Home » News » Clintonville News » Officers urge safety with sex offender in town

Officers urge safety with sex offender in town

Deer Creek man preyed on elderly women

By Scott Bellile

The Outagamie County Sheriff’s Office urges Deer Creek residents to look out for one another, particularly their elderly women neighbors, as another violent sex offender is placed in the rural community.

“This situation is a little bit different than most,” Outagamie County Sgt. Sheldon Pedranzan said at a community notification meeting held at Deer Creek Town Hall Monday, June 10. “We traditionally deal with more child sex offenders and predators than anything else. So when I talk about some of the things you can do to keep yourself and your family safe, I don’t mean avoid (protecting) the children, but this offender in general has more of the history with the elderly female population.”

This week Henry F. Pocan, 61, moves to W10418 State Highway 76, east of County Highway D. He will live alone for now but could get a housemate in the future.

His crime was burglarizing an elderly female stranger’s Appleton home and sexually assaulting her in 1981.

Pocan was convicted of second-degree sexual assault in Outagamie County and served time in prison before being granted parole.

While on parole, he made inappropriate contact with elderly women over the telephone, Pedranzan said. Pocan was sent back to prison.

Pocan petitioned to be placed in a secured treatment facility, Sand Ridge Secure Treatment Center in Mauston, in 2002.

Officials at the meeting shared ideas for concerned residents who are looking to make a few changes for their personal safety.

Pedranzan suggested installing motion-sensor lights or cameras outside the home and keeping doors and garages locked at all hours of the day.

If going on a walk, Pedranzan recommends people carry a phone on them that has the sheriff’s office number, which is 920-832-5605.

“If something doesn’t seem right, give us a call right away,” Pedranzan said. “The worst that happens is we go and make contact … we figure out it’s nothing and then we move on.”

When people are home alone at night, having lights on in two different rooms may deter prowlers, said Valerie Santana, registry specialist for the Wisconsin Sex Offender Registry.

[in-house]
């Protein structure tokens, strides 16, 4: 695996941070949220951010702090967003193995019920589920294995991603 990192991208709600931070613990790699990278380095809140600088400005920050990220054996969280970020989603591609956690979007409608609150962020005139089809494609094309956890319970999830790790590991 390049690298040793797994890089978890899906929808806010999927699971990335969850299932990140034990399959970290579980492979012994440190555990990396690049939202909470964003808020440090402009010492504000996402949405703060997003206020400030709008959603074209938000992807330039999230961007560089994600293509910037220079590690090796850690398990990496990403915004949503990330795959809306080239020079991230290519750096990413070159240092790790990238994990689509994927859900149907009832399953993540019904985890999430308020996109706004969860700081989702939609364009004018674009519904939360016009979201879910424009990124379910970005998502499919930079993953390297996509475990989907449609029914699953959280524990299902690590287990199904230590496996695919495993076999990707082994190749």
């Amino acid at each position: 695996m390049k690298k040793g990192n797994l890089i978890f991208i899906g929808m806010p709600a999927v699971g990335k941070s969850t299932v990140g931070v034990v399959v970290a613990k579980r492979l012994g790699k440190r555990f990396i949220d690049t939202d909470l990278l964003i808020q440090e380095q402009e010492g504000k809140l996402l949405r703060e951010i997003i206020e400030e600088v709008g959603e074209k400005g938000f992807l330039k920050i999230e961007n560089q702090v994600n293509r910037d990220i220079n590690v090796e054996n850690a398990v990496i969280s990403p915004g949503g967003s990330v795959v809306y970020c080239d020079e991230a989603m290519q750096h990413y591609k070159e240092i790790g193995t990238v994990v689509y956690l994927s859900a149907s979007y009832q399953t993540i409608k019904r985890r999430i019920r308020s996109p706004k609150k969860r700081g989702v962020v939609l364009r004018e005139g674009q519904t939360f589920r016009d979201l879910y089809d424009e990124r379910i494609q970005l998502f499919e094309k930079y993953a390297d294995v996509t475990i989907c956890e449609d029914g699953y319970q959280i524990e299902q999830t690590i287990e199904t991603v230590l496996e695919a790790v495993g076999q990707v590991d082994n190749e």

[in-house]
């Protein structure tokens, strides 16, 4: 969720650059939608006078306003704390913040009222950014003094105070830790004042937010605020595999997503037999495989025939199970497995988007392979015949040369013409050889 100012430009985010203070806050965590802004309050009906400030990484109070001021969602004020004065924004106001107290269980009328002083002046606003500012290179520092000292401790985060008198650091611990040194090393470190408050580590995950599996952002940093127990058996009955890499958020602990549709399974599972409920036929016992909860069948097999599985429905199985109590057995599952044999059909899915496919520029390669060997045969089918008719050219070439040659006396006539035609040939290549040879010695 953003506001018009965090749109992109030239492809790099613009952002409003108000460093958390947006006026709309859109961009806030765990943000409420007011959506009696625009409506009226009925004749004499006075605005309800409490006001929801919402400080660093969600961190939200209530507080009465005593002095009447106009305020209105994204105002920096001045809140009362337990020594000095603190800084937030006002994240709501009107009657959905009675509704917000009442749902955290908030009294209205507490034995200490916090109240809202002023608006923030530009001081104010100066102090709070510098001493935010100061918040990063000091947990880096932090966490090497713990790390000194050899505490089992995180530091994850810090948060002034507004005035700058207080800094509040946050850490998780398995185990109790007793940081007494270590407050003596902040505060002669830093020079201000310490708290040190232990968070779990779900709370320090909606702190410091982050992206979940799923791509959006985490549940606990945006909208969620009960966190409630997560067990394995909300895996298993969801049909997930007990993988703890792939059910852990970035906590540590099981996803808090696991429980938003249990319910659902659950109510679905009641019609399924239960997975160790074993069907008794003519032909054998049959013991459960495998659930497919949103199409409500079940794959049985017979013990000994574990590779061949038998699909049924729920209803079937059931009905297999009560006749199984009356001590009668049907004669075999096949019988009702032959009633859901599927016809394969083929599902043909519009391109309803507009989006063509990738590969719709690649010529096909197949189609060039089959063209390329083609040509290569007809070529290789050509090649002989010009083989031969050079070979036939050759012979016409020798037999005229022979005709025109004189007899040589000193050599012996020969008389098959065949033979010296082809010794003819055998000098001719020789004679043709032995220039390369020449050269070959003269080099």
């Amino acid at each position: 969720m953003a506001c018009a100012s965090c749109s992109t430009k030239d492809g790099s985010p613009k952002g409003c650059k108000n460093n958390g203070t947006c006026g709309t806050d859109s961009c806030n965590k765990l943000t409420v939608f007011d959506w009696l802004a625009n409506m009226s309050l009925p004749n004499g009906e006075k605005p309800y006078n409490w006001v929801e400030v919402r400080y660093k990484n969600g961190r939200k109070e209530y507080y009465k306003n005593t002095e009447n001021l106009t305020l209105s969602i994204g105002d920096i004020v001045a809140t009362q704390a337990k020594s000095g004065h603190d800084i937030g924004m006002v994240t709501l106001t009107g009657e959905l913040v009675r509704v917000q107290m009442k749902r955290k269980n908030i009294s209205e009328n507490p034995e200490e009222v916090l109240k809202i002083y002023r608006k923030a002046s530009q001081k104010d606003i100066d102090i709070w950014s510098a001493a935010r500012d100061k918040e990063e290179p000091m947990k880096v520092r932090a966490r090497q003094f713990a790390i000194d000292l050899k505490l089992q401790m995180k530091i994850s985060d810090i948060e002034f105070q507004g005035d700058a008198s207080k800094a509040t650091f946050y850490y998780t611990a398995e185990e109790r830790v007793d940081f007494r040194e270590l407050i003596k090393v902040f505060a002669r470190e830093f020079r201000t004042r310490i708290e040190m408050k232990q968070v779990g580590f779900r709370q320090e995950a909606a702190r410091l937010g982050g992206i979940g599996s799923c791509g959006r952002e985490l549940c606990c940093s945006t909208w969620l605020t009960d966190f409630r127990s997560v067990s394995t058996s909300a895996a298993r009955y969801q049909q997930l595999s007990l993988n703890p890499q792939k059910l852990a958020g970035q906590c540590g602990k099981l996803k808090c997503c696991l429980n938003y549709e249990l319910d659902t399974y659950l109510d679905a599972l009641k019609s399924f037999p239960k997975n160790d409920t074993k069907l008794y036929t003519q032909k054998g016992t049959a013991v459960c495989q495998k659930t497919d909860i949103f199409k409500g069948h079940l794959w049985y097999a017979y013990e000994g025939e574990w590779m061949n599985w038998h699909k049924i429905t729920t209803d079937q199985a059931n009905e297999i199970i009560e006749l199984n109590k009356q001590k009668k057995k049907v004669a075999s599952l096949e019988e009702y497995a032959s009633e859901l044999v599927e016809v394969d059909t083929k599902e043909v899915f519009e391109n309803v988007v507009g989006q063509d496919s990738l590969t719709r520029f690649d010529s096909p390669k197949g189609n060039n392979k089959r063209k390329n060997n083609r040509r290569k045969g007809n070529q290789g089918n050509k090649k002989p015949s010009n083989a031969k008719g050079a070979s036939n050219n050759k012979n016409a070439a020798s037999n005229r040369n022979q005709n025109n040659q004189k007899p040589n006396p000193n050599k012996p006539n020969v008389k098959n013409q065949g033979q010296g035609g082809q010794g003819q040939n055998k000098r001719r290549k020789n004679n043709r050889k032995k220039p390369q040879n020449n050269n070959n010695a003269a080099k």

Keeping car keys on the nightstand can make it easy to sound a car alarm from bed if there is a suspicious noise outside overnight, Santana said.

If a family member is leaving the house, Santana encourages people to ask where they are going, with whom and for how long.

For family living under a different roof, they can text those details whenever they head out, which Santana said her 93-year-old father does for her.

“An educated public is the public we need,” Outagamie County Sheriff’s Sgt. Nate Borman said. “We need you all to be aware of what’s going on around you.”

“I don’t want you to live in fear, but I also want you to be prepared and ready for anything that could happen,” Pedranzan said. “So make sure that your family members are safe.”

People attending the meeting were visibly upset about the town’s fourth sex offender placement in a year – Michael R. Schaar and Aristole Farmer currently live 5 miles from Pocan at W9442 Schweitzer Road – and asked questions such as why sex offenders are not placed in areas with higher police presence and how to lobby for chemical castration.

Ultimately the burden lies with the sex offender to be a responsible citizen, not with the neighbors to change their lifestyles.

Offenders on supervised release are tracked by GPS and must abide by the Department of Health Services’ 72 rules.

During their first year, they receive daily unscheduled visits from contracted monitors.

They cannot walk out the door – even to their yard – without their monitor, according to Mick Chase, supervised release contract specialist for the DHS.

If the offender obeys the rules, then after one year the community reintegration team may begin loosening their restrictions, like allowing a family member or friend to serve as a supervisor out in public, Chase said.

“But keep in mind that just because some supervision may get scaled back doesn’t mean it can’t be put back into place,” Chase said.

If the offender’s behavior regresses further, their supervised release is revoked and they are sent back to Sand Ridge, Chase said.

Scroll to Top